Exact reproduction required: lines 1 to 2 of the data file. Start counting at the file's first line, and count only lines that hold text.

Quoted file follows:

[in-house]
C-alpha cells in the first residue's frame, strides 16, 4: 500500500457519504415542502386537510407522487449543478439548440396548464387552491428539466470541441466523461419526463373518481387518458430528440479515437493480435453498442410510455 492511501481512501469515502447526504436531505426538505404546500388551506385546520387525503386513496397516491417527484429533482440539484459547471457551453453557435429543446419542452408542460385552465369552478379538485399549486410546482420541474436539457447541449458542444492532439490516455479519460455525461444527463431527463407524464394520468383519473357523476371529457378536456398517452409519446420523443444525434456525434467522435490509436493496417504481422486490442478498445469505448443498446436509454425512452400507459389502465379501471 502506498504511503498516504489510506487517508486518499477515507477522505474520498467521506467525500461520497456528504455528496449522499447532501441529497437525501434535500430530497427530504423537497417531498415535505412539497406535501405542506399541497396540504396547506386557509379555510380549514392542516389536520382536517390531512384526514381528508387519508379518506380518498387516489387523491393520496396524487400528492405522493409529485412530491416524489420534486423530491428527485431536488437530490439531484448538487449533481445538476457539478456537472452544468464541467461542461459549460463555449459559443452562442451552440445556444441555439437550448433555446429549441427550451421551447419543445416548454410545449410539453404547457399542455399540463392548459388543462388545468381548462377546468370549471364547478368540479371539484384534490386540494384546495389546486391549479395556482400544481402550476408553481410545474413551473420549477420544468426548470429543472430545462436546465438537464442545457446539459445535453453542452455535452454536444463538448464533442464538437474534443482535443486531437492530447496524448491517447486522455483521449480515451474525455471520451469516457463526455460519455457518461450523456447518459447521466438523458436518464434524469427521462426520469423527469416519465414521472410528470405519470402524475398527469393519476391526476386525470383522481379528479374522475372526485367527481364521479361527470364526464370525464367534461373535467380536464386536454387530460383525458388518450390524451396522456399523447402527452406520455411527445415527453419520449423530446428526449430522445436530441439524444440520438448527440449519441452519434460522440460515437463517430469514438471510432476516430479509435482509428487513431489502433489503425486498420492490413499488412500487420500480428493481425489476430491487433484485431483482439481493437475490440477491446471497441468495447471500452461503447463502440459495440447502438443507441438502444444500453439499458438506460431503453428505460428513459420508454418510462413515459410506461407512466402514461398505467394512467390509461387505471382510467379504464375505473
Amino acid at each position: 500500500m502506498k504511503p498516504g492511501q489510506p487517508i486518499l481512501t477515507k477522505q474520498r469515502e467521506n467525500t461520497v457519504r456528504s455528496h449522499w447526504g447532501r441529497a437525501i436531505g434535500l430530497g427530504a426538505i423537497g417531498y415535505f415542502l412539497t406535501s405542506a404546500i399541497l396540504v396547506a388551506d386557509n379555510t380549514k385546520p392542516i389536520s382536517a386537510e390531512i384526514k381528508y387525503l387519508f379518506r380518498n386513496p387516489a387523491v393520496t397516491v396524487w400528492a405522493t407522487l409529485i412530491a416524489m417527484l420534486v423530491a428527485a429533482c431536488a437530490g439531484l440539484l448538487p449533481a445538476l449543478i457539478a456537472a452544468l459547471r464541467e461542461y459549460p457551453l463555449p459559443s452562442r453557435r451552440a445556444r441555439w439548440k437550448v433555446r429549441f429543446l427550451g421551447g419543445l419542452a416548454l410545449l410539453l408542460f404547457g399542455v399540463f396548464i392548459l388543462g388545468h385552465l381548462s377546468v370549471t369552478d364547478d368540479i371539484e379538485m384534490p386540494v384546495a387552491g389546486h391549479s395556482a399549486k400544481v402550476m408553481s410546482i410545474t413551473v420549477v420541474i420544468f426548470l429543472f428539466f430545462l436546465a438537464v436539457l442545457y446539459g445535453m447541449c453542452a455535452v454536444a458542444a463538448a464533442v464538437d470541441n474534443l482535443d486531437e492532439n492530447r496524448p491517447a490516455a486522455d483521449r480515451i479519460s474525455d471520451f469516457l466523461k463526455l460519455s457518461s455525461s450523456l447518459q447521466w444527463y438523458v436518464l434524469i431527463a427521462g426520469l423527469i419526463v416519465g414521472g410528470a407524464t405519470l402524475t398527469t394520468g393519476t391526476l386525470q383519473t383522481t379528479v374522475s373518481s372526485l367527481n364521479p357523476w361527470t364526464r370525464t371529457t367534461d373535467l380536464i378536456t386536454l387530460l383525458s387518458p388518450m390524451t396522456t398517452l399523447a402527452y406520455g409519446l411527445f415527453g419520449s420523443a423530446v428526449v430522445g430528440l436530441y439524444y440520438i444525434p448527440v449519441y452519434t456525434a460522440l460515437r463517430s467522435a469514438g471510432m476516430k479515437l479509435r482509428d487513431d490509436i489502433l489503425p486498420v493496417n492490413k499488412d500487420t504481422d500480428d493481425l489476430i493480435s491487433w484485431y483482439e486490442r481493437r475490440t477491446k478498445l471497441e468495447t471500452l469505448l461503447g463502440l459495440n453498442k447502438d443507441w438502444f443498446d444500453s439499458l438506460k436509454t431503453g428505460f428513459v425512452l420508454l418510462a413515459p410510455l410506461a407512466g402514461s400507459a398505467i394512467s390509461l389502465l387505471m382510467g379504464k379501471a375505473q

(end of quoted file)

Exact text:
[in-house]
C-alpha cells in the first residue's frame, strides 16, 4: 500500500457519504415542502386537510407522487449543478439548440396548464387552491428539466470541441466523461419526463373518481387518458430528440479515437493480435453498442410510455 492511501481512501469515502447526504436531505426538505404546500388551506385546520387525503386513496397516491417527484429533482440539484459547471457551453453557435429543446419542452408542460385552465369552478379538485399549486410546482420541474436539457447541449458542444492532439490516455479519460455525461444527463431527463407524464394520468383519473357523476371529457378536456398517452409519446420523443444525434456525434467522435490509436493496417504481422486490442478498445469505448443498446436509454425512452400507459389502465379501471 502506498504511503498516504489510506487517508486518499477515507477522505474520498467521506467525500461520497456528504455528496449522499447532501441529497437525501434535500430530497427530504423537497417531498415535505412539497406535501405542506399541497396540504396547506386557509379555510380549514392542516389536520382536517390531512384526514381528508387519508379518506380518498387516489387523491393520496396524487400528492405522493409529485412530491416524489420534486423530491428527485431536488437530490439531484448538487449533481445538476457539478456537472452544468464541467461542461459549460463555449459559443452562442451552440445556444441555439437550448433555446429549441427550451421551447419543445416548454410545449410539453404547457399542455399540463392548459388543462388545468381548462377546468370549471364547478368540479371539484384534490386540494384546495389546486391549479395556482400544481402550476408553481410545474413551473420549477420544468426548470429543472430545462436546465438537464442545457446539459445535453453542452455535452454536444463538448464533442464538437474534443482535443486531437492530447496524448491517447486522455483521449480515451474525455471520451469516457463526455460519455457518461450523456447518459447521466438523458436518464434524469427521462426520469423527469416519465414521472410528470405519470402524475398527469393519476391526476386525470383522481379528479374522475372526485367527481364521479361527470364526464370525464367534461373535467380536464386536454387530460383525458388518450390524451396522456399523447402527452406520455411527445415527453419520449423530446428526449430522445436530441439524444440520438448527440449519441452519434460522440460515437463517430469514438471510432476516430479509435482509428487513431489502433489503425486498420492490413499488412500487420500480428493481425489476430491487433484485431483482439481493437475490440477491446471497441468495447471500452461503447463502440459495440447502438443507441438502444444500453439499458438506460431503453428505460428513459420508454418510462413515459410506461407512466402514461398505467394512467390509461387505471382510467379504464375505473